6. What’s missing from this article is documented facts. Instead we get a lot of personal history and subjective opinion. Here’s my suggestion: Study the radio stations that are live & local, study the cost of operation compared with the revenue they attract, and present it in a clear and factual way. If you can prove with documented evidence how live radio makes more money than robo radio, great! I have found when you present management clear documented facts with a track record that shows a very clear road to increased profits, they will listen. They aren’t opposed to spending money when there’s a chance for making more in return. What’s usually missing in the discussion is someone who speaks their language. Give current examples of where what you want is working. There are quite a few.

  7. Worthy feedback, fellas. I appreciate it.
    Note to Kevin:
    If a station has to go to all that effort to make robo-radio work, why not just develop the Real Thing?
    Note to Jess.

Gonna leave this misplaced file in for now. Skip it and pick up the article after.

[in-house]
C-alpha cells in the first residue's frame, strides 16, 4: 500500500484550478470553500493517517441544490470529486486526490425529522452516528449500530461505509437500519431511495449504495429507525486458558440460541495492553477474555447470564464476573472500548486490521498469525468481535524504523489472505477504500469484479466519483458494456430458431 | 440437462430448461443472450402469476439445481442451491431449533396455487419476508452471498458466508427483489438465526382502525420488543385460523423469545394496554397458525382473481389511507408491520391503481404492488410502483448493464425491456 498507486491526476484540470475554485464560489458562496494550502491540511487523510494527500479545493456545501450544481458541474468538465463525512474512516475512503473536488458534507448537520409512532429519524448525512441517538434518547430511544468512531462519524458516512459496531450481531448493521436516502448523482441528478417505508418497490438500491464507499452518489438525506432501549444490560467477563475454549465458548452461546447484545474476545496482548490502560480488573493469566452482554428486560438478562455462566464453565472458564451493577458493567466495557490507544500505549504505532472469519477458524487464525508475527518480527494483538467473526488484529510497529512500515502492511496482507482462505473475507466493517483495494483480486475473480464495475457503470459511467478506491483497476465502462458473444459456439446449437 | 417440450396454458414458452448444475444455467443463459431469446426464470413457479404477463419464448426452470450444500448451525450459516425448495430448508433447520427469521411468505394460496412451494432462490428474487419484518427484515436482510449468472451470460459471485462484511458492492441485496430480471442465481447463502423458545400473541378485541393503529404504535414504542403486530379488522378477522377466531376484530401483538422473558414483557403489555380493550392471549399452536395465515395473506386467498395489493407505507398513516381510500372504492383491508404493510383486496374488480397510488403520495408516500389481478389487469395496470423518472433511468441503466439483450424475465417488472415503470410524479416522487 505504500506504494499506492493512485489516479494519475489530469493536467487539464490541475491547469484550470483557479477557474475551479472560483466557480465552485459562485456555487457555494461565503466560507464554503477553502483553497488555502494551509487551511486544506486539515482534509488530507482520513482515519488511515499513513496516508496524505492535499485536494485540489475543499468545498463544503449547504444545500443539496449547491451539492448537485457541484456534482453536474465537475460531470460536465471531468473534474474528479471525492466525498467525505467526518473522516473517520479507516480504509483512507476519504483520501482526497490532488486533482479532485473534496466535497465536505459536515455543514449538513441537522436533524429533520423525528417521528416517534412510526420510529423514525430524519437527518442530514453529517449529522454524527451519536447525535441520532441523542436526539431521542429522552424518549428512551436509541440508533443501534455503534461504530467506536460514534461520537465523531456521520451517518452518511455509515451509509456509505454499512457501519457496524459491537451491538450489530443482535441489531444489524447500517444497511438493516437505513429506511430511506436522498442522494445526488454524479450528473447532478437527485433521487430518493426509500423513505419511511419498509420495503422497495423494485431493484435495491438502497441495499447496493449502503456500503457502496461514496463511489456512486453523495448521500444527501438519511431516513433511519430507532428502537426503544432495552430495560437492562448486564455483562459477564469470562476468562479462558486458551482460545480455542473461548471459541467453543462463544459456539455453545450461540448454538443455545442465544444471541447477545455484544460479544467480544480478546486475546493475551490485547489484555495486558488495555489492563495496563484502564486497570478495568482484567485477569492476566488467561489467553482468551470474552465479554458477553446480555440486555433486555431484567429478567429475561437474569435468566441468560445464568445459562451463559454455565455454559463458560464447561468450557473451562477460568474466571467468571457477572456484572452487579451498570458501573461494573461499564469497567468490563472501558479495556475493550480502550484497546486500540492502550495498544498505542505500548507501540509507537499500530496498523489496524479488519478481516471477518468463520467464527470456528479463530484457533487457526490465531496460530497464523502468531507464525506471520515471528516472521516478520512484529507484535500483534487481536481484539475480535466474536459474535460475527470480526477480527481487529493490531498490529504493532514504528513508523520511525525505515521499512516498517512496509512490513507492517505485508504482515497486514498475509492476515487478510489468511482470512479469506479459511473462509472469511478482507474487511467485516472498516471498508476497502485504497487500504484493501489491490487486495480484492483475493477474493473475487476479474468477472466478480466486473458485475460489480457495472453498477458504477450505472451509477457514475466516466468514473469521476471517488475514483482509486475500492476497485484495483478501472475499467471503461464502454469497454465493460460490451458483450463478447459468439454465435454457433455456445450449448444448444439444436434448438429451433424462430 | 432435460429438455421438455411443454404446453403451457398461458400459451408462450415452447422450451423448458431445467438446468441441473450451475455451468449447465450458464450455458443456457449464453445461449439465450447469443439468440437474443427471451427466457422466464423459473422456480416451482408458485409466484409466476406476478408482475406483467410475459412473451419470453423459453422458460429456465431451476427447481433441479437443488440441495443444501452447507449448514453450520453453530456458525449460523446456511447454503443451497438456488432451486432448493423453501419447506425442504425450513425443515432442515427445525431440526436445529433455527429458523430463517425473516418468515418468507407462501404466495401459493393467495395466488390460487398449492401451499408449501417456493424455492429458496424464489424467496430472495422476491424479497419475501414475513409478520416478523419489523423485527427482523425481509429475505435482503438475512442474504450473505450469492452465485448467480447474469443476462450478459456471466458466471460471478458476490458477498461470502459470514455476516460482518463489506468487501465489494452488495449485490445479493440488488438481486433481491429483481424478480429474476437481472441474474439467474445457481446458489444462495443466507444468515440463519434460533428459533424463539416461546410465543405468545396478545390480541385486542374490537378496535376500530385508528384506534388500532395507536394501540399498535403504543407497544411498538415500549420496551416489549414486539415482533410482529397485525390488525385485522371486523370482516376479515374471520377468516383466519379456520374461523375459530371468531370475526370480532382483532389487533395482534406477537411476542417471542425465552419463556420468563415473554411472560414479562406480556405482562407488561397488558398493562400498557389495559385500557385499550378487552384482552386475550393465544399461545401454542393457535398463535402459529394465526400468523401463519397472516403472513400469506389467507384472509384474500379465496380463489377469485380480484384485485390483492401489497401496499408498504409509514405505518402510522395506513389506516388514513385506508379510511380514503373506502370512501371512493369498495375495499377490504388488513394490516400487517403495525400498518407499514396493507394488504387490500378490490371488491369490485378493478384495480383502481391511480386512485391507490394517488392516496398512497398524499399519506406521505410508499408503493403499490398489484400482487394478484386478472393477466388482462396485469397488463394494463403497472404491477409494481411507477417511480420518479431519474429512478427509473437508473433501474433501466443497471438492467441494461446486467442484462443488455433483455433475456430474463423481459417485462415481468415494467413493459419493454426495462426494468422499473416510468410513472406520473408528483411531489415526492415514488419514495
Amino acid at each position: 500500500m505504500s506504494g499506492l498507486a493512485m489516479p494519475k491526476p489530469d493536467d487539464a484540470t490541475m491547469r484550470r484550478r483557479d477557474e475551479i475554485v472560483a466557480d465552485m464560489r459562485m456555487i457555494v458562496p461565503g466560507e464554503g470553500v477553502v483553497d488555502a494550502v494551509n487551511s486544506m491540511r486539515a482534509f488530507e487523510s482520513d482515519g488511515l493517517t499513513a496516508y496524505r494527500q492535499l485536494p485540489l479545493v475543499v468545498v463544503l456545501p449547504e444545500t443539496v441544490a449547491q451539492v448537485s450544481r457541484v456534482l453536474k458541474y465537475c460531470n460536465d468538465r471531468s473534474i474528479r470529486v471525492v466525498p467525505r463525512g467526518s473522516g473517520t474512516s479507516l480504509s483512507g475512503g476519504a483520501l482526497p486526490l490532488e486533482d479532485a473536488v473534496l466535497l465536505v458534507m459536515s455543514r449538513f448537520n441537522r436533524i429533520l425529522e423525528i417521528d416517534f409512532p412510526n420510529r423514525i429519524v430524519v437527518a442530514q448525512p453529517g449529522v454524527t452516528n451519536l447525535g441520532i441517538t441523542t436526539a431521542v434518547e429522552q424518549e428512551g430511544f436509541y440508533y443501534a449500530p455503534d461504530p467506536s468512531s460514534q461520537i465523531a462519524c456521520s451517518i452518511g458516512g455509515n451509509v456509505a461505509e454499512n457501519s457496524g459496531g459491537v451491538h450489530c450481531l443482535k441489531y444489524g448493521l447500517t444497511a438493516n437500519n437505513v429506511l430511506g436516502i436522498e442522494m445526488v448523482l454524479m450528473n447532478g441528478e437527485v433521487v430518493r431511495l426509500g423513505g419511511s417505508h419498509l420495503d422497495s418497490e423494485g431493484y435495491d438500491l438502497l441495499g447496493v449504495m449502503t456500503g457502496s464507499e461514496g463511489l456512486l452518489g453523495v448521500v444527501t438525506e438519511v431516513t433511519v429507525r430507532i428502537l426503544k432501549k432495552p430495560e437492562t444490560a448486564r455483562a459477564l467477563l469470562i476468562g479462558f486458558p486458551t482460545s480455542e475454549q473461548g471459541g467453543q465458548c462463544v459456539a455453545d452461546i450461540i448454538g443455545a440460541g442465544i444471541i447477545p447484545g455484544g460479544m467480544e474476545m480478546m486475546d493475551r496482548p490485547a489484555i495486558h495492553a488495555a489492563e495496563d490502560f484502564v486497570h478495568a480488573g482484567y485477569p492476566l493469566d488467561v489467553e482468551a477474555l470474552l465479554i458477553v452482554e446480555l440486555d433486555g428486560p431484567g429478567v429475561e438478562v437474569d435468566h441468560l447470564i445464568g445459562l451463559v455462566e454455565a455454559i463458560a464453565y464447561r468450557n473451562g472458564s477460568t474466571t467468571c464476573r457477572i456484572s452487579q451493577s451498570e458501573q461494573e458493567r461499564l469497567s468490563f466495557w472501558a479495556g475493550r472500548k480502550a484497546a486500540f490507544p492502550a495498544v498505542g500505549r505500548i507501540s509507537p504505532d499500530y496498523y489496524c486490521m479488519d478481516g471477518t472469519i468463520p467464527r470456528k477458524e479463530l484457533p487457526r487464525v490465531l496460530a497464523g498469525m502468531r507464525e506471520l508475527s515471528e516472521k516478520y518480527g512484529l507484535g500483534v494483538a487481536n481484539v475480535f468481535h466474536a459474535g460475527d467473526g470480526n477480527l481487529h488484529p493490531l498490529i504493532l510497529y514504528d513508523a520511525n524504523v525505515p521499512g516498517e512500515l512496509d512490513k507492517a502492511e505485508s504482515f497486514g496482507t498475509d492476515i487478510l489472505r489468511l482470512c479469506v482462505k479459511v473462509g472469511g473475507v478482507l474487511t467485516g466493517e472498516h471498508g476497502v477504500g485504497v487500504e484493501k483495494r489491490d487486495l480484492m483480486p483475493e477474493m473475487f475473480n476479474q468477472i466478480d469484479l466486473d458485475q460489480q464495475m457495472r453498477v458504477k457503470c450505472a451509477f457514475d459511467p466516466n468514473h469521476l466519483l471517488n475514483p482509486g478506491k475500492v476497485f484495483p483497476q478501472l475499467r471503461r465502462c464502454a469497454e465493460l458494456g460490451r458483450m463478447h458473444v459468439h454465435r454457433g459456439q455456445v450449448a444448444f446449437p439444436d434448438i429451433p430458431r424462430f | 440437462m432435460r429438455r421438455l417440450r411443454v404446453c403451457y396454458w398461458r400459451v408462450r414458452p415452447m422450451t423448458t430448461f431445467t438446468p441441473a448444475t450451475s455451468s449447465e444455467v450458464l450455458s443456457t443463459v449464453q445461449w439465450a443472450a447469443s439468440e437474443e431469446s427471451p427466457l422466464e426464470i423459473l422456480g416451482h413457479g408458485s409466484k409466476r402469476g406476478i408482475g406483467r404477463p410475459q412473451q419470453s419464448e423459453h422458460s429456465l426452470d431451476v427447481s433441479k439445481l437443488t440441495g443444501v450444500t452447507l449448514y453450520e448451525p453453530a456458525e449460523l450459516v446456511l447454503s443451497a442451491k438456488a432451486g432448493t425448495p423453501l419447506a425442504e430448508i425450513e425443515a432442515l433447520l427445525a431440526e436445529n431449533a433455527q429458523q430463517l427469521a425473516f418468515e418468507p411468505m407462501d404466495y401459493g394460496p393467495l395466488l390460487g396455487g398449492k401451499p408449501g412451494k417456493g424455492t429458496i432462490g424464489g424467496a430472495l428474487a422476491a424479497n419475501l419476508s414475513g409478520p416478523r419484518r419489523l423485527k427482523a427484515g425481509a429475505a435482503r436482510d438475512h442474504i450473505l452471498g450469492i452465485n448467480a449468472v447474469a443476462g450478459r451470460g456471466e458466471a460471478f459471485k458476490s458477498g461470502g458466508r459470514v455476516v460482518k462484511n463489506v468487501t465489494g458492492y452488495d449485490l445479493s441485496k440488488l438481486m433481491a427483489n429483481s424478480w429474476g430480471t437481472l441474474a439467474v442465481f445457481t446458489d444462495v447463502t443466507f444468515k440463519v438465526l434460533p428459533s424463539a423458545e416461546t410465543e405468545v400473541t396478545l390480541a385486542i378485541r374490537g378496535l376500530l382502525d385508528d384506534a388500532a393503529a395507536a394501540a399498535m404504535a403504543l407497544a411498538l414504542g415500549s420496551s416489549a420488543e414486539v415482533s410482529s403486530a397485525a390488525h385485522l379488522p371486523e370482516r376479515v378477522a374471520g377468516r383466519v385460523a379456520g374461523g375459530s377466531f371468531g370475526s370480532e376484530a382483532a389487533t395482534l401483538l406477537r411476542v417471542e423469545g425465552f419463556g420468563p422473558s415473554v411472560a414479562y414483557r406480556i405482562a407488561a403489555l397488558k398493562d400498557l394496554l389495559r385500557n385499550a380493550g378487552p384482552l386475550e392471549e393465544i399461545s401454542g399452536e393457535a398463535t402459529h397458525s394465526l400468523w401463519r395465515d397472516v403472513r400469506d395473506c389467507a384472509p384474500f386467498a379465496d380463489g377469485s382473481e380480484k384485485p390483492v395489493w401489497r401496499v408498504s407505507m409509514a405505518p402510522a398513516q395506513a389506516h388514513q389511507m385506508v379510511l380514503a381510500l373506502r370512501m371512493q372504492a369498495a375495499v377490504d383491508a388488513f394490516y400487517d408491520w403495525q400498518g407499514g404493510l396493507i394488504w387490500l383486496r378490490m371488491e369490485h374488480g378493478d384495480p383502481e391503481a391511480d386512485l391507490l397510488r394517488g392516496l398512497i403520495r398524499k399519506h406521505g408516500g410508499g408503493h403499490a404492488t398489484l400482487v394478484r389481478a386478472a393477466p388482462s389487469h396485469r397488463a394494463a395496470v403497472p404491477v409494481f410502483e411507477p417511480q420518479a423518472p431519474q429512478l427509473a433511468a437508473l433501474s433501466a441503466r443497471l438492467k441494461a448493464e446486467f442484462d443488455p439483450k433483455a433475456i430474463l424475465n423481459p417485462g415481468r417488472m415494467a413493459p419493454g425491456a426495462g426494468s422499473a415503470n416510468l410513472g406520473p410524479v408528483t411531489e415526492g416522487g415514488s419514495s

While you have accurately described the challenges, the question is one of: How are the newbies and WILLING seniors to be re-trained to become much better communicators?
    Further, while the life of a jock was, indeed, often Gulliverian, it was a way to move through smaller markets and into The Majors – make some bucks, too. 🙂
    Note to Chris:
    I’ll make this short and directly to the point. 🙂
    Assuming an appealing Personality is on the air and they are “live”, the intrinsic real-time, stream-of-consciousness opportunities are more than any V/T can deliver. This element, I must insist, is what constitutes the Magic of radio.

  8. Ron always has a point, just takes the long and winding road to get there. I suppose that’s one of the things I both love AND hate about his pieces.

    Kevin – I’m kind of surprised to see you defending ‘robo-radio’ here. You are, to an extent, somewhat correct. If you have jocks/MDs/PDs willing to work their butts off to make themselves obsolete, you CAN make robo-radio that can fool some of the people most of the time. But none of them all of the time. An astute listener can ALWAYS tell.